Male breast cancer is uncommon, accounting for less than 1% of all breast cancers. Carcinoma metastatic to the male breast is also unusual, with metastatic prostatic carcinoma being among the most common primary sites from which such tumours derive. Metastatic prostatic cancer and primary breast cancer may be histologically indistinguishable without immunohistochemistry because both often infiltrate with a cribriform architecture. Distinguishing between primary and metastatic disease within the breast is important because the treatment options for each are radically different. Following a case in which metastatic prostatic disease was initially wrongly diagnosed as primary breast cancer, a small series of male breast cancers was examined for expression of prostate specific antigen (PSA) and prostatic acid phosphatase to assess the usefulness of these markers in making this distinction. Focal expression of PSA was found in one of 11 cases of male breast cancer. These results indicate that PSA should be used with caution in this context.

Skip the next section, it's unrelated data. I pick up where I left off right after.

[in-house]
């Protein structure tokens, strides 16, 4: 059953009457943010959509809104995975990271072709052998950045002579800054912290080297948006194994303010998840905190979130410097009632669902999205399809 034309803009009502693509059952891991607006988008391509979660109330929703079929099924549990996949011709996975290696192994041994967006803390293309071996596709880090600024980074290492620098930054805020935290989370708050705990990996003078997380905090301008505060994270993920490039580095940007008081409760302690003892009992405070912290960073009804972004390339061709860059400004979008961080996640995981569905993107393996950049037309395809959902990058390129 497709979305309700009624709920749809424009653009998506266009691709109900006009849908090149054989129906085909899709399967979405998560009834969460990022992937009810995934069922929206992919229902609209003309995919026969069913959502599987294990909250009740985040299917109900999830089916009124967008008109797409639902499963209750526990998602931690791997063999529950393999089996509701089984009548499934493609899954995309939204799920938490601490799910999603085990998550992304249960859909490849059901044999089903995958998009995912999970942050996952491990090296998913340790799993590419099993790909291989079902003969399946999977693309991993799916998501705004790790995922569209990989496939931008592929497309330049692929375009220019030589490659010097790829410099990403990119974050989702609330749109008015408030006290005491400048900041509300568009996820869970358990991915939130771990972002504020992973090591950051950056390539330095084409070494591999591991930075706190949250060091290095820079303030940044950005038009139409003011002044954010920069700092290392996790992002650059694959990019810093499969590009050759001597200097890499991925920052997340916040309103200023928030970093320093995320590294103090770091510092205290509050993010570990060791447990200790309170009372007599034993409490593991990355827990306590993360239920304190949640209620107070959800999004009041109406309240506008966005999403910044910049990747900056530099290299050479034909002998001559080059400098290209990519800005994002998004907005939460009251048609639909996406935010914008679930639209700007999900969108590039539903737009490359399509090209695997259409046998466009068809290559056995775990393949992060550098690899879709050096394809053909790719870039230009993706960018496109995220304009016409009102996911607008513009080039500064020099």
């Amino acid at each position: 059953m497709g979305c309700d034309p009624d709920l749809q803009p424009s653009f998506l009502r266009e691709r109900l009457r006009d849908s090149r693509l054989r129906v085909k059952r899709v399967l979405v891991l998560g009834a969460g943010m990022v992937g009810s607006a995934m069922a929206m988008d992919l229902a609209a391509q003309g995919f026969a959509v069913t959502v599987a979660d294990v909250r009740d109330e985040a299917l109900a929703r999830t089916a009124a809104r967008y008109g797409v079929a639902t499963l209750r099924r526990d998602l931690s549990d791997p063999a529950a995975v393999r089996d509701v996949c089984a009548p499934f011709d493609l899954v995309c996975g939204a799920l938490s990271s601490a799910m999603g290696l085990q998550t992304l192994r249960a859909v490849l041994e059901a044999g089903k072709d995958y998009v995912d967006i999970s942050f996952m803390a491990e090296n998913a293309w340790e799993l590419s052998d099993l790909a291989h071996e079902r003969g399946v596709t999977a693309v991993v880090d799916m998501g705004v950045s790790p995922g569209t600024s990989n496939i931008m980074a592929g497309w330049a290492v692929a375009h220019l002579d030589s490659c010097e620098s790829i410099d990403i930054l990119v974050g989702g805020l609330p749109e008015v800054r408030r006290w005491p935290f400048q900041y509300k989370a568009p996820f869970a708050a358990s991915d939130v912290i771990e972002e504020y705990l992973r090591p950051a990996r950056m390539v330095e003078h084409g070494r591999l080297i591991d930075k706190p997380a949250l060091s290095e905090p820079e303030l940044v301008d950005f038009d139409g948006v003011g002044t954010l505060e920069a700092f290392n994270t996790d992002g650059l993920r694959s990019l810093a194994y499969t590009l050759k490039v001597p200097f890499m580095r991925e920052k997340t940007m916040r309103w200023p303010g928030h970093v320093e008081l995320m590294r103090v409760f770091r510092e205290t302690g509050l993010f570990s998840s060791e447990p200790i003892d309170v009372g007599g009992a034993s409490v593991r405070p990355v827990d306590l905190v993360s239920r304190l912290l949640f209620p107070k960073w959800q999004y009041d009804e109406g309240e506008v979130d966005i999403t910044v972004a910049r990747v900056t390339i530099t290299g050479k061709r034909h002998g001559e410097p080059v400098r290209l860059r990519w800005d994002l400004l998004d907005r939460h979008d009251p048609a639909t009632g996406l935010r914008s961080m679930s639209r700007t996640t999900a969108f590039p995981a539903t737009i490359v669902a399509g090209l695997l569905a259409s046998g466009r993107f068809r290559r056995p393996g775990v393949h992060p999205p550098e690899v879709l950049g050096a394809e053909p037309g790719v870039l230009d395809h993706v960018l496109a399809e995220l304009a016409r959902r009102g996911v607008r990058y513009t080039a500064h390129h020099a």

- PSA, prostate specific antigen
- PSAP, prostatic acid phosphatase
- breast cancer
- prostate specific antigen
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